Friday, May 21, 2010

Bringing Actaeon to Mrs Porter no more

Today's reading consisted of contemporary reviews of T.S.Eliot's early poetry. I expected to find much silliness, and there certainly was some, but I was more struck by the quality of the writing, and not only quality - there was an intensity and seriousness in the tone, a belief that literature is of vital importance... How quaint is that. And how quaint to find literary criticism that is beautifully written and not filled with the latest unintelligible jargon from Paris or with journalistic shallowness and crowd pleasing. Those seem to be the two choices these days when debating serious literature is a peripheral, rather eccentric past-time, mostly practiced in the campuses, and not practiced, evidently, with much faith in the importance of the activity.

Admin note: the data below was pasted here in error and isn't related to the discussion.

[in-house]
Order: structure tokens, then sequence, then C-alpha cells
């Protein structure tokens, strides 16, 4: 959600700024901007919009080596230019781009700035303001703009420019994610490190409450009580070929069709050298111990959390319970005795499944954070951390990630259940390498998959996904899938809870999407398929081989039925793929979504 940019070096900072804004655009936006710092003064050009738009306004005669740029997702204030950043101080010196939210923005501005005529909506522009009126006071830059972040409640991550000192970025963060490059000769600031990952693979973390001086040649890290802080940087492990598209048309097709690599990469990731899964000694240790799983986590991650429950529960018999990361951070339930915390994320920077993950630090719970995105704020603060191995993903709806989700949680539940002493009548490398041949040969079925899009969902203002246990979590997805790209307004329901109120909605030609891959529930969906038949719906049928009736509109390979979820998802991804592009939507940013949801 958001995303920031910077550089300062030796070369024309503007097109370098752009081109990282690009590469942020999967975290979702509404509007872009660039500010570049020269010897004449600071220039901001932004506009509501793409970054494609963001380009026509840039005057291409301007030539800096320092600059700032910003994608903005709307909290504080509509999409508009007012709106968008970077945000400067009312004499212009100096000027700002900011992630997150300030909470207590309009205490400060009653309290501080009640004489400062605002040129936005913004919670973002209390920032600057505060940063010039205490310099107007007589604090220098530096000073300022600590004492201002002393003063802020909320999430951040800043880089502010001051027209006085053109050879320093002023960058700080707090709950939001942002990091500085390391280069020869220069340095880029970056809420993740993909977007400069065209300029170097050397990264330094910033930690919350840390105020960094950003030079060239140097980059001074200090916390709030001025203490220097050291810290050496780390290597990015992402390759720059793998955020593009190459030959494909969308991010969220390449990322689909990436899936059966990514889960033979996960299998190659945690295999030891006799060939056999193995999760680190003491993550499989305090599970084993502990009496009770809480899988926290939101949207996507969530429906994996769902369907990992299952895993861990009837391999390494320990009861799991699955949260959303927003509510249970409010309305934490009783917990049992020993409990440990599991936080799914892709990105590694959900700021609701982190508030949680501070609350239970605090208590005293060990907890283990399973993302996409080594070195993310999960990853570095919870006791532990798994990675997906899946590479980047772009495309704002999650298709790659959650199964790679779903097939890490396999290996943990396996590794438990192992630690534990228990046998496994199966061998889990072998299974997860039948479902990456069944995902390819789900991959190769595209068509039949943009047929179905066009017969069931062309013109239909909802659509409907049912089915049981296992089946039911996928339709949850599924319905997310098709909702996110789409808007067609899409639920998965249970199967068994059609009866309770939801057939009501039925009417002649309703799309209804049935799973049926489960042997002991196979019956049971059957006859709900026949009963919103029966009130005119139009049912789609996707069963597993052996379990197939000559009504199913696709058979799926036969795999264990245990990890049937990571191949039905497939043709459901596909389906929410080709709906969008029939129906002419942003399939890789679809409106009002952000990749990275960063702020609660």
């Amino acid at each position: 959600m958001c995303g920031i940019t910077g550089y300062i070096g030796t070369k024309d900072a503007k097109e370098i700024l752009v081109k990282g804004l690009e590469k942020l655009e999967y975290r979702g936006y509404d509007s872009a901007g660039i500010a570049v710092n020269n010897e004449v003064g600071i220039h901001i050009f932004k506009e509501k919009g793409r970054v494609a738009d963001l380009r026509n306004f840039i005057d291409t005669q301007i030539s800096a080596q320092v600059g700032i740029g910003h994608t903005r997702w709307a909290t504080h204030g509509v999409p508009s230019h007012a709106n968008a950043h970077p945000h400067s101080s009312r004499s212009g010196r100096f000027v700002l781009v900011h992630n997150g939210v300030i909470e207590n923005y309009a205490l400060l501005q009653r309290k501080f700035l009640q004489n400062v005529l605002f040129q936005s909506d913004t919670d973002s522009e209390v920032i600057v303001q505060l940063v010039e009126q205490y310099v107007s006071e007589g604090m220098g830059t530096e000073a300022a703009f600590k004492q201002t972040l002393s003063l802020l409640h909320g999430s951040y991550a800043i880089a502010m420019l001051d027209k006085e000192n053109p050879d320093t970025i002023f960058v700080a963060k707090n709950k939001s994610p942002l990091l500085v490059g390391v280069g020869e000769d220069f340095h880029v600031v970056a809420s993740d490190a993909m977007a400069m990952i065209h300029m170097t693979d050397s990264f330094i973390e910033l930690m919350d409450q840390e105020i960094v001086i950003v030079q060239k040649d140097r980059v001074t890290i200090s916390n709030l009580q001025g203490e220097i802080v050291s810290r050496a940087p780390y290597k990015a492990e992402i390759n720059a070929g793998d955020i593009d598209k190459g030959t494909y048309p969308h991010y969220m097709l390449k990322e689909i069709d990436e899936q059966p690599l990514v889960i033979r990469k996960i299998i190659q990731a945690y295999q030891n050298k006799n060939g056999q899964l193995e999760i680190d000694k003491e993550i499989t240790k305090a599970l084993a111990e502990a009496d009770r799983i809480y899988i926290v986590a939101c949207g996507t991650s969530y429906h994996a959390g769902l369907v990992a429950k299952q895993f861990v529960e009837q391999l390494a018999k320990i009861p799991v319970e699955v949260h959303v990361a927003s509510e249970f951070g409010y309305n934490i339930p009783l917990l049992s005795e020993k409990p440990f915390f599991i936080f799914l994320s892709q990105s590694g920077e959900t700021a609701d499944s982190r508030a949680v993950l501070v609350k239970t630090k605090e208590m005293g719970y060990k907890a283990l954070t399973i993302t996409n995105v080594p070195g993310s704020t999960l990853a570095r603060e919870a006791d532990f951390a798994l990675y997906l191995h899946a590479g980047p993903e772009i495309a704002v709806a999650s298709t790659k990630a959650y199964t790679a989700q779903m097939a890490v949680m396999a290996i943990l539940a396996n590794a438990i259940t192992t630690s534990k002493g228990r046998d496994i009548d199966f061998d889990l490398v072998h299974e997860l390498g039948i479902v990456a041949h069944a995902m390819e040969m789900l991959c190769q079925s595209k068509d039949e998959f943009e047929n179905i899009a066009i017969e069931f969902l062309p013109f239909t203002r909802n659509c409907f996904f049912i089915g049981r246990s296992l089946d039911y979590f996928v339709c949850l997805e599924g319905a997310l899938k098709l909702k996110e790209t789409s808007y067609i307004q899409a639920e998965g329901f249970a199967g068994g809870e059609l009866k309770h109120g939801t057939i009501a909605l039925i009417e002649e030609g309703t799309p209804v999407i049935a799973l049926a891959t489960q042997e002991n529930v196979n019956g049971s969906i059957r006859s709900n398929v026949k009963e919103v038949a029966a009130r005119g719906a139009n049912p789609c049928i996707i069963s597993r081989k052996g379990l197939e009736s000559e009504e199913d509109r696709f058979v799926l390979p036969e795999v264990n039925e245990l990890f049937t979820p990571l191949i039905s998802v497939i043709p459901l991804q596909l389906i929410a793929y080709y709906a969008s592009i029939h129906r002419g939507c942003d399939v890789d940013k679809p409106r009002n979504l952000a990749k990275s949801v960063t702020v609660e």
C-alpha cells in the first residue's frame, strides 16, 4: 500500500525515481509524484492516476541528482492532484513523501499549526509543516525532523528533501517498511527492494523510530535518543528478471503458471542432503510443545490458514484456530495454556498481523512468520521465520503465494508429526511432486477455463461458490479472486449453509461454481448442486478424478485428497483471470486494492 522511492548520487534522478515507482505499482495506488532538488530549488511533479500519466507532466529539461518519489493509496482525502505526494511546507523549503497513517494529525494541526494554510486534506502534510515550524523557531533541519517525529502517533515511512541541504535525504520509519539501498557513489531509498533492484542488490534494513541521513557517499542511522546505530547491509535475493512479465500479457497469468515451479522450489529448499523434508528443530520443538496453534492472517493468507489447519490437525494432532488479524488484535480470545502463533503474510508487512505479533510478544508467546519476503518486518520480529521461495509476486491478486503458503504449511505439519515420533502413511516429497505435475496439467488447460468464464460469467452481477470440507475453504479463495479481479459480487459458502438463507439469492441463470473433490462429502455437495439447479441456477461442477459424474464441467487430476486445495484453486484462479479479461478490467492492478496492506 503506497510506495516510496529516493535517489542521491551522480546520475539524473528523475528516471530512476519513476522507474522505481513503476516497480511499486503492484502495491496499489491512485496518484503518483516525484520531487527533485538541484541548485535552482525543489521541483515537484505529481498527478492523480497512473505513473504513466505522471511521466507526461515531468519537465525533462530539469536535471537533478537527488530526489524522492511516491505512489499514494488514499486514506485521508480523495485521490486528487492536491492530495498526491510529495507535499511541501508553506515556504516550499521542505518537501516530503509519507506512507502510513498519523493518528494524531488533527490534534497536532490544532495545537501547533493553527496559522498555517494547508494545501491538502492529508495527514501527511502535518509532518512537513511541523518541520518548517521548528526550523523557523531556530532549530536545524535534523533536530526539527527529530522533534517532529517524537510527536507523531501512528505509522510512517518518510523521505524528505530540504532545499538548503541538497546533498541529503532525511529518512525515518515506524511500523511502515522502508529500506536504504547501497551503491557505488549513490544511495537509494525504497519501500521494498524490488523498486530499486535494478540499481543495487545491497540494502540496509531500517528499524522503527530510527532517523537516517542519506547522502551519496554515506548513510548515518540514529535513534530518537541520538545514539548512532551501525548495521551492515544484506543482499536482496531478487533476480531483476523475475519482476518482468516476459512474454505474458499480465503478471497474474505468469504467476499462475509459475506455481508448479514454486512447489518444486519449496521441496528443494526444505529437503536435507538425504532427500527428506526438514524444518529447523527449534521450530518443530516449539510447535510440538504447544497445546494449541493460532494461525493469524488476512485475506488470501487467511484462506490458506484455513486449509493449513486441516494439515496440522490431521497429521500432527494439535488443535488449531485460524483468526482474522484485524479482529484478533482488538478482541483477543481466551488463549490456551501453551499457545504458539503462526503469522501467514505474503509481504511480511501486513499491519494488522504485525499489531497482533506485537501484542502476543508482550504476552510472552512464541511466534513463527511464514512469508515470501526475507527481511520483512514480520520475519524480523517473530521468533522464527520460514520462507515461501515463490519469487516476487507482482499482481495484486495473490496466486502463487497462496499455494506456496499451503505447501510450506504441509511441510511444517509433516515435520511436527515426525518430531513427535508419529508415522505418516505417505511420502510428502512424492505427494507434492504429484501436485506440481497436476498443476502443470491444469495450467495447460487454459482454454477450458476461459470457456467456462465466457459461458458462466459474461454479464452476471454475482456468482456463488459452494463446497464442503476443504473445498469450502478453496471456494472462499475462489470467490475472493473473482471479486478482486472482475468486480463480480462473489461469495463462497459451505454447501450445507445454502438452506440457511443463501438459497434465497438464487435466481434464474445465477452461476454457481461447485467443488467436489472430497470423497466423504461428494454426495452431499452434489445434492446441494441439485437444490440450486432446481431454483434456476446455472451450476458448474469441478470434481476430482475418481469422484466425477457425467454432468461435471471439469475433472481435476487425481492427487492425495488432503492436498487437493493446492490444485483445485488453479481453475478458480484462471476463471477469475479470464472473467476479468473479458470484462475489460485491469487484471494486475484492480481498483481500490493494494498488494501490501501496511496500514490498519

Well, perhaps this nostalgia is mistaken. Most nostalgia is. But I do wonder - how can we expect to keep civilization going if we are not civilized ourselves, not educated in this oldfashioned sense which translates roughly into having a civilizational memory, a dialogue with the past, a serious, living connection with it? Very elitist, I'm sure, to have these worries, but I can't help having a certain sense of foreboding in seeing this cultural amnesia advancing so quickly. What can be the end result, what brave new ahistorical, non-literary world?

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